Process of teaching and acquiring knowledge and skills for a specific professional, social and personal sphere, which takes place both in and out of education institutions. It can lead to validation and certification. Training is the process of acquiring specific skills to perform a job better (Jucious, 1963). It helps people to become qualified and proficient in doing some jobs (Dahama, 1979).
Flippo (1961) differentiated between education and training, locating these at the two ends of a continuum of personnel development ranging from a general education to specific training. While training is concerned with those activities which are designed to improve human performance on the job that employees are at present doing or are being hired to do, education is concerned with increasing general knowledge and understanding of the total environment. Education is the development of the human mind, and it increases the powers of observation, analysis, integration, understanding, decision making, and adjustment to new situations.
Effective learning needs to be integrated into the work process. Current teaching programs train people to use what is effectively a snapshot of an evolving technology. Trainingis often considered as a variable plugged into an economic model. This short-sighted cycle of training and retraining cannot be broken unless we recognize that learning is a lifelong process that cannot be separated from working [Sachs, 1995].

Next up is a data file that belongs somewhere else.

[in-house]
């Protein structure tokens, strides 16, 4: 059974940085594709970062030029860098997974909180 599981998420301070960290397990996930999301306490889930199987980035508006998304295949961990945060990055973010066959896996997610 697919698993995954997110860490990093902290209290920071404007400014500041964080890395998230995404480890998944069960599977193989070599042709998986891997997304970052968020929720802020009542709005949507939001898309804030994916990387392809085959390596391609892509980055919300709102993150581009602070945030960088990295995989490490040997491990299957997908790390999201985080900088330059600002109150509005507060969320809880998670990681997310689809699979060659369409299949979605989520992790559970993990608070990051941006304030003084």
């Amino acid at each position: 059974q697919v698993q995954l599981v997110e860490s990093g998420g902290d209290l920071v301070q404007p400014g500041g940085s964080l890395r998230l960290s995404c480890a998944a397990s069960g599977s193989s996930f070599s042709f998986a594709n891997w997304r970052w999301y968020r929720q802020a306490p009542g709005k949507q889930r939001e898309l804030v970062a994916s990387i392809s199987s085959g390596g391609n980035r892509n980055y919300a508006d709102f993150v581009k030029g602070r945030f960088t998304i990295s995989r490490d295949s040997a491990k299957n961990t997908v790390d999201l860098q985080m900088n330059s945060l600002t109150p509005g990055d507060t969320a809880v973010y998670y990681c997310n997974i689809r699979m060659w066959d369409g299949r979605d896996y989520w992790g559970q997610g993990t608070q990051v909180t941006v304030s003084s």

There are three approaches to training: (1) the traditional approach, (2) the experiential approach, and (3) the performance-based approach (Rama, Etling, & Bowen, 1993). In the traditional approach, the training staff designs the objectives, contents, teaching techniques, assignments, lesson plans, motivation, tests, and evaluation. The focus in this model is intervention by the training staff. In the experiential approach, the trainer incorporates experiences where in the learner becomes active and influences the training process. Unlike the academic approach inherent in the traditional model, experiential training emphasizes real or simulated situations in which the trainees will eventually operate. In this model, the objectives and other elements of training are jointly determined by the trainers and trainees. Trainers primarily serve as facilitators, catalysts, or resource persons. In the performance-based approach to training, goals are measured through attainment of a given level of proficiency instead of passing grades of the trainees. Emphasis is given to acquiring specific observable skills for a task.
By integrating working and learning, people learn within the context of their work on real-world problems. Learning does not take place in a separate phase and in a separate place, but is integrated into the work process. People construct solutions to their own problems, and the system advises them when they are getting into trouble and provides directly relevant information.